History and Development of Christianity in China
The Christians in China are in two groups, the Christian (Chinese Protestants) and the Chinese Catholics. The Protestants was first introduced into China in late 19th century after the Opium War; today, in China, there are about 12 000 churches, 25 000 Protestant sites and clubs and 10 million Protestants. As for Catholics, there are about 100 parishes with 5000 opened churches and clubs, 12 academies and nearly 5 million adherents.
In total, about 30 million copies of Bible, 14 million new Hymns as well as other Christian publications and theology references are published in the country.
Christian architectures in China
Christian was introduced to China in records is in 635 during the reign of Emperor Taizong (599-649) of the Tang Dynasty (618-907) by Alopen Abraham from Persia, who was a Nestorian. At that time, a church was built, the Bible was translated into Chinese and other related Christian scriptures were published. Alopen came to China along the Silk Road that the Christian was also spread in the western regions of China among the ethnic groups. Nestorius didn’t see a flourishing in the central area in China for the reason that it was only preached in the court among the senior officials but not the civilians. During the reign of the Emperor Wuzong (814-846) who was a Taoist, like other “foreign religions” such as Buddhism, Nestorius was intolerant and adherents were persecuted that the Christian was discontinued in China.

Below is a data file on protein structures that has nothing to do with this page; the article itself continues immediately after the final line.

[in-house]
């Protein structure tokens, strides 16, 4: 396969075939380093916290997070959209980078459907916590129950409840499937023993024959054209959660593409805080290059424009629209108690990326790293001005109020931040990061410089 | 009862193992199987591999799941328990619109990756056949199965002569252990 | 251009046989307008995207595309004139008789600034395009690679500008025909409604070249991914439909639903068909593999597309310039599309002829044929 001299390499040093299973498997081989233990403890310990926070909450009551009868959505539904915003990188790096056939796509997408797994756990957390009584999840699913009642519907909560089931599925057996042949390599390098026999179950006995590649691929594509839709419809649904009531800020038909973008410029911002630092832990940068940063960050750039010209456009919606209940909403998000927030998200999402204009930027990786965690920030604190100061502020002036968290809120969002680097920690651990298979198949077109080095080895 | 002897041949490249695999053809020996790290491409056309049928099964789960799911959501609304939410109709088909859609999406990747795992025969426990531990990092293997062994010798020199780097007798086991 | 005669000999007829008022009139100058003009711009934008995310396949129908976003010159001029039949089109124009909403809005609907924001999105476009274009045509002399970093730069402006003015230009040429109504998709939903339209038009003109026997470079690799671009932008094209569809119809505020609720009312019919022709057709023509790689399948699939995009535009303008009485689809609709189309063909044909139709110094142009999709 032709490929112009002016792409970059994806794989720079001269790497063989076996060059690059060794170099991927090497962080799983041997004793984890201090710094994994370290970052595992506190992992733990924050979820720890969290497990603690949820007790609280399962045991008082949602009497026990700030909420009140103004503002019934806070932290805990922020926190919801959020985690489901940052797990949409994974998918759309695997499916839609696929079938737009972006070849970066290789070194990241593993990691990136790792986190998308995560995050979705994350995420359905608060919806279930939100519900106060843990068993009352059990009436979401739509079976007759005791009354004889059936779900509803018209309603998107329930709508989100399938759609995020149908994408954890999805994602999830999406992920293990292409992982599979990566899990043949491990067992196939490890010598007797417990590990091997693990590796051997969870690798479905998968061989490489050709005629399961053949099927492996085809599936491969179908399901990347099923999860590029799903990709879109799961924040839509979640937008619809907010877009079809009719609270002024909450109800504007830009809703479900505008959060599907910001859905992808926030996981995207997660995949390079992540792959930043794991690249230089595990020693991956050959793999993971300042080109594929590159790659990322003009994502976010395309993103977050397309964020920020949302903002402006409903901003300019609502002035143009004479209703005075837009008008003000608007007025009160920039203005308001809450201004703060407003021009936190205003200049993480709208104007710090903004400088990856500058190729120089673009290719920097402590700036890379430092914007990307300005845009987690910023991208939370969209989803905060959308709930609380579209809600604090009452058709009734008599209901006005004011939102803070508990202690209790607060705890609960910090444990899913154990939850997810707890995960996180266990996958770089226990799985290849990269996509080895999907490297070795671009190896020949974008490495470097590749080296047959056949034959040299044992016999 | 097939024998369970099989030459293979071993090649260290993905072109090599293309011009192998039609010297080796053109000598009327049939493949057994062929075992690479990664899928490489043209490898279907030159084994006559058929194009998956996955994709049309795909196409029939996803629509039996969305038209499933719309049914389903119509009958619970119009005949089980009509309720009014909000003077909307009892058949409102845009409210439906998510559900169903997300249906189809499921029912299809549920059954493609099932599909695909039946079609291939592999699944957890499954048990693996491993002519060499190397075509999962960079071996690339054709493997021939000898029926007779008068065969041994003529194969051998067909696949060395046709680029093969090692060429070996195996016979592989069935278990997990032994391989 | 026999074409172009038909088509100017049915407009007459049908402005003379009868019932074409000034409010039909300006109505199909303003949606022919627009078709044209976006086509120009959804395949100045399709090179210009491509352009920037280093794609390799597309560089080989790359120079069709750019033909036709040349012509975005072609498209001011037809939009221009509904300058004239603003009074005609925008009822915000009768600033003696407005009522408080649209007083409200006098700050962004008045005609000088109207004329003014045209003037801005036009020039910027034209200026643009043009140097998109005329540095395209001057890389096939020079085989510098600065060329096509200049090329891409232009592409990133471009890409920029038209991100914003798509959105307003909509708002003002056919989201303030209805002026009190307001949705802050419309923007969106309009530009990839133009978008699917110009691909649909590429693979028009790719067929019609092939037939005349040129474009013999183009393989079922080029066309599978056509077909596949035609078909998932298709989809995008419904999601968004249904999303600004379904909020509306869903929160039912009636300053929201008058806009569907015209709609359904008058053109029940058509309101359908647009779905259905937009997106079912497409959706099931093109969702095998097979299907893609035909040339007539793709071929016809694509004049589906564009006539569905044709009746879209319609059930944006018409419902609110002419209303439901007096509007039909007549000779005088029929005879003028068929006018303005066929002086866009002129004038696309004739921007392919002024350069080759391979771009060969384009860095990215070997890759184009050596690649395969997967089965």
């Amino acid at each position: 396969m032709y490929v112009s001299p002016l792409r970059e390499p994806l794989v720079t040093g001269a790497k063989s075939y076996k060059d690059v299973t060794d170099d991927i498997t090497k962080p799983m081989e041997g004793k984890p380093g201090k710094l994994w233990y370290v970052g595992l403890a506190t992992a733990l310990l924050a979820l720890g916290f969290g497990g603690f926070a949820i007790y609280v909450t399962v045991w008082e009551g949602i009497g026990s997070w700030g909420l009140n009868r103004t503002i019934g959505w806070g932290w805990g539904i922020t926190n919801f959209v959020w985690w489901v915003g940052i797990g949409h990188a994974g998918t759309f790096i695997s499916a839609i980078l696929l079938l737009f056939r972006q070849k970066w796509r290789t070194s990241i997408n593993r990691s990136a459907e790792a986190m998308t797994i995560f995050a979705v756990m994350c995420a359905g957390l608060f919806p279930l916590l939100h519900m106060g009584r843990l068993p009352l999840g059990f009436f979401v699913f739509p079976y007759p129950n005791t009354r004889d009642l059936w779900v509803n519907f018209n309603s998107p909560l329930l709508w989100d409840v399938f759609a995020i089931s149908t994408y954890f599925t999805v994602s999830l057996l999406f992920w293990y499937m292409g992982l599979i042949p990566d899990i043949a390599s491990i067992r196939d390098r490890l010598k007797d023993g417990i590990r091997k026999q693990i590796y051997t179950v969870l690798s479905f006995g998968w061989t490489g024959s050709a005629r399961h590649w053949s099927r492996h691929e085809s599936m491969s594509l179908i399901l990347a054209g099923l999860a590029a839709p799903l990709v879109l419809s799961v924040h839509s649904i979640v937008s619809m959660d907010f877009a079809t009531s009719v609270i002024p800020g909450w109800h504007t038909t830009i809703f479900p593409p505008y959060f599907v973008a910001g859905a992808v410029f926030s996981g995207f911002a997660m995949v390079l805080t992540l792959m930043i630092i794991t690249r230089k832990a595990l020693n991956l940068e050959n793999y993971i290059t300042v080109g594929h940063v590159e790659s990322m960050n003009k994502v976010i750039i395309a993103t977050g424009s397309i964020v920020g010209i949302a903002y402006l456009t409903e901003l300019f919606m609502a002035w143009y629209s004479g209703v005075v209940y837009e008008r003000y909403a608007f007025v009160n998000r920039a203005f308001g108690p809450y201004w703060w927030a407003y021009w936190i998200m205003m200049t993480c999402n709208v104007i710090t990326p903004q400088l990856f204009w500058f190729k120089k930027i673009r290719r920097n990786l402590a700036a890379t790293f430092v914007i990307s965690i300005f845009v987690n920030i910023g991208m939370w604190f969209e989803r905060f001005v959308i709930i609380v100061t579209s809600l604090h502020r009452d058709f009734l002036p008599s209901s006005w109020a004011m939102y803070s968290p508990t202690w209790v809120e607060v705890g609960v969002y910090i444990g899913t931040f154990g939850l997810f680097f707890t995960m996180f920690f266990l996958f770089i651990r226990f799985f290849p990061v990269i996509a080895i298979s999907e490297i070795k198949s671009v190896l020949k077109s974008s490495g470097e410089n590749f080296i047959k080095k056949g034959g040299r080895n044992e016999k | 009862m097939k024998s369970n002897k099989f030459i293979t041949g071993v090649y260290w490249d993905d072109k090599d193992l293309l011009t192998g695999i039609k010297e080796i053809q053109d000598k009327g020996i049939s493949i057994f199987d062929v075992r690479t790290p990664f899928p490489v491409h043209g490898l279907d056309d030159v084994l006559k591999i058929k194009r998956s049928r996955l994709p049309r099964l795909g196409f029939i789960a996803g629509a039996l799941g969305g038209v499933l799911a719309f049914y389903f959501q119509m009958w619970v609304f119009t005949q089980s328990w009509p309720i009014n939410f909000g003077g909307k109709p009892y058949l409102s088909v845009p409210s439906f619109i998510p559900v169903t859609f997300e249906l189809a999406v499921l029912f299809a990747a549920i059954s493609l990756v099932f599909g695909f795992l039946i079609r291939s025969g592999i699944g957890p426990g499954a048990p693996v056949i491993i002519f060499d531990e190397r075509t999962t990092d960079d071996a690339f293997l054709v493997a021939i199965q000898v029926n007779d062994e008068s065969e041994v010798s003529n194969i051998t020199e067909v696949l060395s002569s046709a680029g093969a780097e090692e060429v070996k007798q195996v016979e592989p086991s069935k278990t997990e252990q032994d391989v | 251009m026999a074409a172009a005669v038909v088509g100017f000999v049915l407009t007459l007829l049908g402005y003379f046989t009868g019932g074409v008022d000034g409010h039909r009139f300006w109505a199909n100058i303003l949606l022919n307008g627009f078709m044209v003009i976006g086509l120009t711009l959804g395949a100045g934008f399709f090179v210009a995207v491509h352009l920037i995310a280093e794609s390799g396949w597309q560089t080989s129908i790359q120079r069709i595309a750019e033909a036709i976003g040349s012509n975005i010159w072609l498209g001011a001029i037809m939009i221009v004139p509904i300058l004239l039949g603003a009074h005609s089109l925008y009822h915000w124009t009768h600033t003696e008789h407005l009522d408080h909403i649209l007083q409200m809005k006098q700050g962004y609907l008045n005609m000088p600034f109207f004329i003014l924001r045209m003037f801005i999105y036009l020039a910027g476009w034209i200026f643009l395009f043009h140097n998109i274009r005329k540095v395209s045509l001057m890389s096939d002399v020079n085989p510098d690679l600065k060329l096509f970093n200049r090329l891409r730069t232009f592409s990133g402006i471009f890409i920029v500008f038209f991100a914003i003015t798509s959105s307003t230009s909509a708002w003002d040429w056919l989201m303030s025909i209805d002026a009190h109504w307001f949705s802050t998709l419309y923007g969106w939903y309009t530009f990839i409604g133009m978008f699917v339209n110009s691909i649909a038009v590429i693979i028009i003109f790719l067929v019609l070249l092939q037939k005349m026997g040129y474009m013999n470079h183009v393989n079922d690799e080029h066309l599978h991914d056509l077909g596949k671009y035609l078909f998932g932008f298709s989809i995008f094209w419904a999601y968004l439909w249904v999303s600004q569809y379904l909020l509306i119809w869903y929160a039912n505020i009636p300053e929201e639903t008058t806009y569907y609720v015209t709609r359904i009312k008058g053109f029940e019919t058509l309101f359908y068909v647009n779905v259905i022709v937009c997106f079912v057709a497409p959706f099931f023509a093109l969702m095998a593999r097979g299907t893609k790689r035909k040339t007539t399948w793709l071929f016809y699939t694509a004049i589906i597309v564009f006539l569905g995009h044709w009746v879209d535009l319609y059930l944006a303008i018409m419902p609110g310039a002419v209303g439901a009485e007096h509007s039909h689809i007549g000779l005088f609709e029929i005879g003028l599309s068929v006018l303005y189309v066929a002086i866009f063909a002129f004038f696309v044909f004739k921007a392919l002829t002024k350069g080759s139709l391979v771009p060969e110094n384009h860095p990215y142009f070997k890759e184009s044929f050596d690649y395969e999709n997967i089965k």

Nestorian priests in a procession on Palm Sunday, in a 7th- or 8th-century wall painting from a Nestorian church in China, Tang Dynasty
In Yuan Dynasty (1279-1368) established by Mongols, a great quantity of western ethnic minorities migrated to China that the Christian grew again. Italy traveler Marco Polo had described a large number of Nestorians in the capital Beijing, in the vast western regions and in southern China. The Catholic pope of Roman then sent a missionary to China in 1289 and reached in Beijing in 1294 and warmly received by the Emperor. The Catholic was allowed to be preached and churches were built and at the end of Yuan Dynasty, there were over 30 000 Catholics. However, both Nestorians and Catholics were attacked and expelled as the Mongols were hate and against by Han people. Christian was discontinued again.
Catholics came to China once again till 1582 at the late of Ming Dynasty (1368-1644). The Jesuit Mathew Ricci landed in Macau in 1582, and met the Ming Emperor in Beijing in 1583; After Ricci, missionaries went into China continuously and the number of Catholics increased especially in Qing Dynasty (1636-1911) about 300 churches were built. Unfortunately, Catholics was again destroyed and forbidden by the government in 1723 because of the conflict between Christians and Confucians.
John of Montecorvino, Franciscan missionary, founder of the earliest Catholic missions China, and archbishop of Peking
Though Christian was forbidden in Qing Dynasty, missionaries came to China continuously and the first Protestant arrived in 1807, named Robert Morrison who firstly translated the whole Bible into Chinese. In the second half of the 19th century, the open of the treaty ports brought more missionaries; Christian grew quickly and the Protestants were the dominant of Christians. The leader of the Taiping Heavenly Kingdom (1851-1864) started the rebellion against the Qing government with some Protestant Christian beliefs, and once had a close relation with missionaries. Being a Christian, the founder of the Republic of China Sun Yat-sen also started a comfortable policy towards Christianity, and Protestant developed quickly in China.
After the founding of the People’s Republic of China in 1949, Chinese Christianity developed as an important independent religion of its own under the freedom policy of religious belief.